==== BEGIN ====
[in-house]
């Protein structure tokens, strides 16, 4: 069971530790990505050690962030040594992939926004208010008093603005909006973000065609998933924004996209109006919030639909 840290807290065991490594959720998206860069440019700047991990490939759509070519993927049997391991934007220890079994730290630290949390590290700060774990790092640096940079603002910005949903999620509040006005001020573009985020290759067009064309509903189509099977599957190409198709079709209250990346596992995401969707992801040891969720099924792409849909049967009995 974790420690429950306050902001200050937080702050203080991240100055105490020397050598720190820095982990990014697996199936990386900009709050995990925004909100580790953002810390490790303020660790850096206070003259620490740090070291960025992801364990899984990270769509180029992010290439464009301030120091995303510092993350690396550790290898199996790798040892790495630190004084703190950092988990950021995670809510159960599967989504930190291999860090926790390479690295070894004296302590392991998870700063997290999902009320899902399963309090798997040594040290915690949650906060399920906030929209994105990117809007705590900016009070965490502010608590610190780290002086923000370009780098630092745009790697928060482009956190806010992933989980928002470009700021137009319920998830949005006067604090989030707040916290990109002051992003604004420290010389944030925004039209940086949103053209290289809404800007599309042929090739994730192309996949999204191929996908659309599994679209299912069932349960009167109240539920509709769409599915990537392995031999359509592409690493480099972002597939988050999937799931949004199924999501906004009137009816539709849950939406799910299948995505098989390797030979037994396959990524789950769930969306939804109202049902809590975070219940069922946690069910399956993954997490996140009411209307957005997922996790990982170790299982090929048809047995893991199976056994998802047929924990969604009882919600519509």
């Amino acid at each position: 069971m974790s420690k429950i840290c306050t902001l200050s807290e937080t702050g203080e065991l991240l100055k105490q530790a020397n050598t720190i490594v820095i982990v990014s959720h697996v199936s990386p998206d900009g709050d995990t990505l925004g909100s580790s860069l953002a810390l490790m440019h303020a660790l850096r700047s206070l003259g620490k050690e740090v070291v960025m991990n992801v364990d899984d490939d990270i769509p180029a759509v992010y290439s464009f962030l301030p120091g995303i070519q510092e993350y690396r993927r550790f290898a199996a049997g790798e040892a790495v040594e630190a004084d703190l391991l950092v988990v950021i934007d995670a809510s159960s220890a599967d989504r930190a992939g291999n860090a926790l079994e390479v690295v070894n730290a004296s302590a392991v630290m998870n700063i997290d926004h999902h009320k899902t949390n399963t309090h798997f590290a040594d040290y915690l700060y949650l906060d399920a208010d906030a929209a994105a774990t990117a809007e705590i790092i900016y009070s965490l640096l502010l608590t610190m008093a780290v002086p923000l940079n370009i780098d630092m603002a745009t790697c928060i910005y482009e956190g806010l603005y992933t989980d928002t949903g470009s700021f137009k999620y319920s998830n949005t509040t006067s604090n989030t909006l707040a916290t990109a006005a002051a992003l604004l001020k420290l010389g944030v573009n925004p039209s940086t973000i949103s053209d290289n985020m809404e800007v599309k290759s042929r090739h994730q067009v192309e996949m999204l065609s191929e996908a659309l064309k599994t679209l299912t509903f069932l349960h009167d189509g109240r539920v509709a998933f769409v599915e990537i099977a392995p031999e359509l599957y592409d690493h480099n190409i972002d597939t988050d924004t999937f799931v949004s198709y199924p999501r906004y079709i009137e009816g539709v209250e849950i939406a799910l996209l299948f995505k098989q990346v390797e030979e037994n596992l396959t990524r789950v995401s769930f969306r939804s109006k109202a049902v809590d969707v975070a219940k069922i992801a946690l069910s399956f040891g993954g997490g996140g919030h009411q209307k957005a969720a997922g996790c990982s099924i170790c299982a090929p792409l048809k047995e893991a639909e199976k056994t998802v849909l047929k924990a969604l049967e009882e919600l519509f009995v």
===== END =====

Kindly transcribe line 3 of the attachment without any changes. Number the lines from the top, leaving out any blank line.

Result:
């Amino acid at each position: 069971m974790s420690k429950i840290c306050t902001l200050s807290e937080t702050g203080e065991l991240l100055k105490q530790a020397n050598t720190i490594v820095i982990v990014s959720h697996v199936s990386p998206d900009g709050d995990t990505l925004g909100s580790s860069l953002a810390l490790m440019h303020a660790l850096r700047s206070l003259g620490k050690e740090v070291v960025m991990n992801v364990d899984d490939d990270i769509p180029a759509v992010y290439s464009f962030l301030p120091g995303i070519q510092e993350y690396r993927r550790f290898a199996a049997g790798e040892a790495v040594e630190a004084d703190l391991l950092v988990v950021i934007d995670a809510s159960s220890a599967d989504r930190a992939g291999n860090a926790l079994e390479v690295v070894n730290a004296s302590a392991v630290m998870n700063i997290d926004h999902h009320k899902t949390n399963t309090h798997f590290a040594d040290y915690l700060y949650l906060d399920a208010d906030a929209a994105a774990t990117a809007e705590i790092i900016y009070s965490l640096l502010l608590t610190m008093a780290v002086p923000l940079n370009i780098d630092m603002a745009t790697c928060i910005y482009e956190g806010l603005y992933t989980d928002t949903g470009s700021f137009k999620y319920s998830n949005t509040t006067s604090n989030t909006l707040a916290t990109a006005a002051a992003l604004l001020k420290l010389g944030v573009n925004p039209s940086t973000i949103s053209d290289n985020m809404e800007v599309k290759s042929r090739h994730q067009v192309e996949m999204l065609s191929e996908a659309l064309k599994t679209l299912t509903f069932l349960h009167d189509g109240r539920v509709a998933f769409v599915e990537i099977a392995p031999e359509l599957y592409d690493h480099n190409i972002d597939t988050d924004t999937f799931v949004s198709y199924p999501r906004y079709i009137e009816g539709v209250e849950i939406a799910l996209l299948f995505k098989q990346v390797e030979e037994n596992l396959t990524r789950v995401s769930f969306r939804s109006k109202a049902v809590d969707v975070a219940k069922i992801a946690l069910s399956f040891g993954g997490g996140g919030h009411q209307k957005a969720a997922g996790c990982s099924i170790c299982a090929p792409l048809k047995e893991a639909e199976k056994t998802v849909l047929k924990a969604l049967e009882e919600l519509f009995v």